• CSS, DOM, jQuery (so JavaScript) as web assembly language but only JavaScript code needs to be written.
  • Functions like menu(), window(), dialog() manipulate the DOM to add elements (canvas, list etc) via jQuery under the hood.
    • A menu declaration corresponding to the ACE code’s Project menu (with Help and separator items omitted) follows, a key difference being that menu items are paired with callback functions (e.g. see sierpinski below), another being that there is no support for shortcut keys currently:
      •"Project", [
            ["Sierpinski Triangle", sierpinski],
            ["Square", square],
            ["Fern", fern],
            ["Tree #1", tree1],
            ["Tree #2", tree2],
            ["Sunflower", sunflower],
            ["About...", about]
    • A window declaration that adds a framed canvas looks like this:
      • wdw_id = acejs.window("IFS", 640, 400);
    • and operations on the window make use of an ID:
      • acejs.clear(wdw_id);
      • acejs.pset(wdw_id, outX, outY, pixelColor);
    • Multiple menus and windows can be created.
    • acejs.css is almost non-existent currently. I’m sure someone who delights in CSS could make it look suitably dark and brooding with their eyes closed. I make no claim to have any special talent in web design.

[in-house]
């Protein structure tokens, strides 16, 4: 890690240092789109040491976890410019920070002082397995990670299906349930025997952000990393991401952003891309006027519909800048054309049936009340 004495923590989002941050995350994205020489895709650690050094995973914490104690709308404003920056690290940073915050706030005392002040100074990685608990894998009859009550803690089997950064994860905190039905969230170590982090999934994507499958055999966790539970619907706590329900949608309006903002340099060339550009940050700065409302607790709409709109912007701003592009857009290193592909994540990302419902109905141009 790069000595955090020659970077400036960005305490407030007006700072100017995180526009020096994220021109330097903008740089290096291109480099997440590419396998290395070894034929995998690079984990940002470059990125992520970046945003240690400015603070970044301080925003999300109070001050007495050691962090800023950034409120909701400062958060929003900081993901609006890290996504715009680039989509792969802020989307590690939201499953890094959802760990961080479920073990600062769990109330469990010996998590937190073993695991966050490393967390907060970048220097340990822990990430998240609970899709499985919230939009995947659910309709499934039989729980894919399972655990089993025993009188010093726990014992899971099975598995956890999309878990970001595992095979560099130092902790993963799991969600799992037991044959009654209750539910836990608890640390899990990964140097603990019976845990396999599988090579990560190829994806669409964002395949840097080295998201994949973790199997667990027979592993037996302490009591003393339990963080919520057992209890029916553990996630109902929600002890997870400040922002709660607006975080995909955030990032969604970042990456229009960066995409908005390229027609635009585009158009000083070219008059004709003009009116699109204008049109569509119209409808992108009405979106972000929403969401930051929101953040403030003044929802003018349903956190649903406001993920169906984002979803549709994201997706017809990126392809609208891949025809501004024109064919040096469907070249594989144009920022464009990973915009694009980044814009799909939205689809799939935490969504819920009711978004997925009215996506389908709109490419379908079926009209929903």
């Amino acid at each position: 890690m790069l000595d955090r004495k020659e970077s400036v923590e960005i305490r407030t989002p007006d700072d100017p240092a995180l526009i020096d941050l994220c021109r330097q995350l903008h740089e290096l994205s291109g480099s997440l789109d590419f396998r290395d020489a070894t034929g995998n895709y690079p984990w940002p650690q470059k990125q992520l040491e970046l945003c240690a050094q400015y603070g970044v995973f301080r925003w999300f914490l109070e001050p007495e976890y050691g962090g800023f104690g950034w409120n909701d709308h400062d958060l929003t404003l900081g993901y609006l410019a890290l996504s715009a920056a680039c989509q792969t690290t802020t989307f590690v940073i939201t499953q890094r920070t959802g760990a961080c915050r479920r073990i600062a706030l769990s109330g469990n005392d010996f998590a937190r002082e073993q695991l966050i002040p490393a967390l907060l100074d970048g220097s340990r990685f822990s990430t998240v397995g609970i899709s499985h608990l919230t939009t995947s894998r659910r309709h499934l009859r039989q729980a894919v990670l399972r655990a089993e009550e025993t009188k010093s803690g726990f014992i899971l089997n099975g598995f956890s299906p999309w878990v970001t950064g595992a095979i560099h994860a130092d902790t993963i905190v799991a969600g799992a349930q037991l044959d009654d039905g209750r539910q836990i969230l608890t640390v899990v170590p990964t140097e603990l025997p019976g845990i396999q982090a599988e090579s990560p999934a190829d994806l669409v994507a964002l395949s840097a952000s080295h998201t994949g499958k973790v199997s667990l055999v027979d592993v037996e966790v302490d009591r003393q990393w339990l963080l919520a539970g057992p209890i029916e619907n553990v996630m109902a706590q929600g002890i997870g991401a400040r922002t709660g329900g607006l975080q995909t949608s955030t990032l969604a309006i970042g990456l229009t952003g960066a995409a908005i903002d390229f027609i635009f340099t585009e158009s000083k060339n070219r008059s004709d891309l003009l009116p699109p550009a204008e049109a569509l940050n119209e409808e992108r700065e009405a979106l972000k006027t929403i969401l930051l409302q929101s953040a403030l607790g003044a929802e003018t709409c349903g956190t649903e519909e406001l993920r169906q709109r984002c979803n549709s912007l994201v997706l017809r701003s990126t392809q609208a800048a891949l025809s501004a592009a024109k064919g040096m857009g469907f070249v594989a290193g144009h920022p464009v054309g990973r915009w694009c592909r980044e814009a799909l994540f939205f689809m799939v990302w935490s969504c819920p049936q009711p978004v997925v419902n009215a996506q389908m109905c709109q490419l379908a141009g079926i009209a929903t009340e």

There’s arguably no need for a compiler or interpreter. JavaScript’s iteration, selection, and expressions are adequate. Having said that, ACEjs could form the basis of a target if I ever chose to write another ACE compiler or interpreter (with all that spare time of mine).

With ACEjs you only have to write an app.js source file for your application and use a standard index.html that brings in your code and whatever else is needed, in particular acejs.css (trivial right now) and acejs.js. The only special thing you have to do is to define an init() function in app.js to be invoked by the framework. The best way to see how this works is to look at the example.

You can either download the contents of the public_html directory and open index.html in your browser or see the example application running here.